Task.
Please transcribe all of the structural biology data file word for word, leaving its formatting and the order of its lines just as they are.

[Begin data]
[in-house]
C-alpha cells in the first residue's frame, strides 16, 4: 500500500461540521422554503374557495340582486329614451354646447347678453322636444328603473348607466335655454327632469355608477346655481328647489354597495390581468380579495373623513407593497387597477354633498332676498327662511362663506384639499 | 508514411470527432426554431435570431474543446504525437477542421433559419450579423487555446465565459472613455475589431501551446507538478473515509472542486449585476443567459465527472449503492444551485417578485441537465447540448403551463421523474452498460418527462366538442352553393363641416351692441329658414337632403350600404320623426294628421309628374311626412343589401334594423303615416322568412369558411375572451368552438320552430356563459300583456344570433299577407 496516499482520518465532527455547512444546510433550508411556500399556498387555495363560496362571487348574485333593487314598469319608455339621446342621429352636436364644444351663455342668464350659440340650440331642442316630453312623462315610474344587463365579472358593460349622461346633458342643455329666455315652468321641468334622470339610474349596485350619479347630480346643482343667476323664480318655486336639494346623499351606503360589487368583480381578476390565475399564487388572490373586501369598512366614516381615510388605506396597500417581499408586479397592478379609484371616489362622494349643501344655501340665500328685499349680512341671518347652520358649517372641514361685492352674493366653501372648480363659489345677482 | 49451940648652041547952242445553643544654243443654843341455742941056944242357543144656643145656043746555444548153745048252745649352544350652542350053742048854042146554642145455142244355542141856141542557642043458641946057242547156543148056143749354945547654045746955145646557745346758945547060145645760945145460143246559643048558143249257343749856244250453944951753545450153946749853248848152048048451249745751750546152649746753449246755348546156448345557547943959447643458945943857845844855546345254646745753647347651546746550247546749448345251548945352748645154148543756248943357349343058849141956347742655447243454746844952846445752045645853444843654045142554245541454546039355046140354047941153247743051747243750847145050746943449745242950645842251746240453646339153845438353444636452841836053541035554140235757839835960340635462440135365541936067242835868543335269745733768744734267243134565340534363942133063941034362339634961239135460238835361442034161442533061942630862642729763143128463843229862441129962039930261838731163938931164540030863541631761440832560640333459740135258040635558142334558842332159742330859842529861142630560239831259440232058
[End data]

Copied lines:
[in-house]
C-alpha cells in the first residue's frame, strides 16, 4: 500500500461540521422554503374557495340582486329614451354646447347678453322636444328603473348607466335655454327632469355608477346655481328647489354597495390581468380579495373623513407593497387597477354633498332676498327662511362663506384639499 | 508514411470527432426554431435570431474543446504525437477542421433559419450579423487555446465565459472613455475589431501551446507538478473515509472542486449585476443567459465527472449503492444551485417578485441537465447540448403551463421523474452498460418527462366538442352553393363641416351692441329658414337632403350600404320623426294628421309628374311626412343589401334594423303615416322568412369558411375572451368552438320552430356563459300583456344570433299577407 496516499482520518465532527455547512444546510433550508411556500399556498387555495363560496362571487348574485333593487314598469319608455339621446342621429352636436364644444351663455342668464350659440340650440331642442316630453312623462315610474344587463365579472358593460349622461346633458342643455329666455315652468321641468334622470339610474349596485350619479347630480346643482343667476323664480318655486336639494346623499351606503360589487368583480381578476390565475399564487388572490373586501369598512366614516381615510388605506396597500417581499408586479397592478379609484371616489362622494349643501344655501340665500328685499349680512341671518347652520358649517372641514361685492352674493366653501372648480363659489345677482 | 49451940648652041547952242445553643544654243443654843341455742941056944242357543144656643145656043746555444548153745048252745649352544350652542350053742048854042146554642145455142244355542141856141542557642043458641946057242547156543148056143749354945547654045746955145646557745346758945547060145645760945145460143246559643048558143249257343749856244250453944951753545450153946749853248848152048048451249745751750546152649746753449246755348546156448345557547943959447643458945943857845844855546345254646745753647347651546746550247546749448345251548945352748645154148543756248943357349343058849141956347742655447243454746844952846445752045645853444843654045142554245541454546039355046140354047941153247743051747243750847145050746943449745242950645842251746240453646339153845438353444636452841836053541035554140235757839835960340635462440135365541936067242835868543335269745733768744734267243134565340534363942133063941034362339634961239135460238835361442034161442533061942630862642729763143128463843229862441129962039930261838731163938931164540030863541631761440832560640333459740135258040635558142334558842332159742330859842529861142630560239831259440232058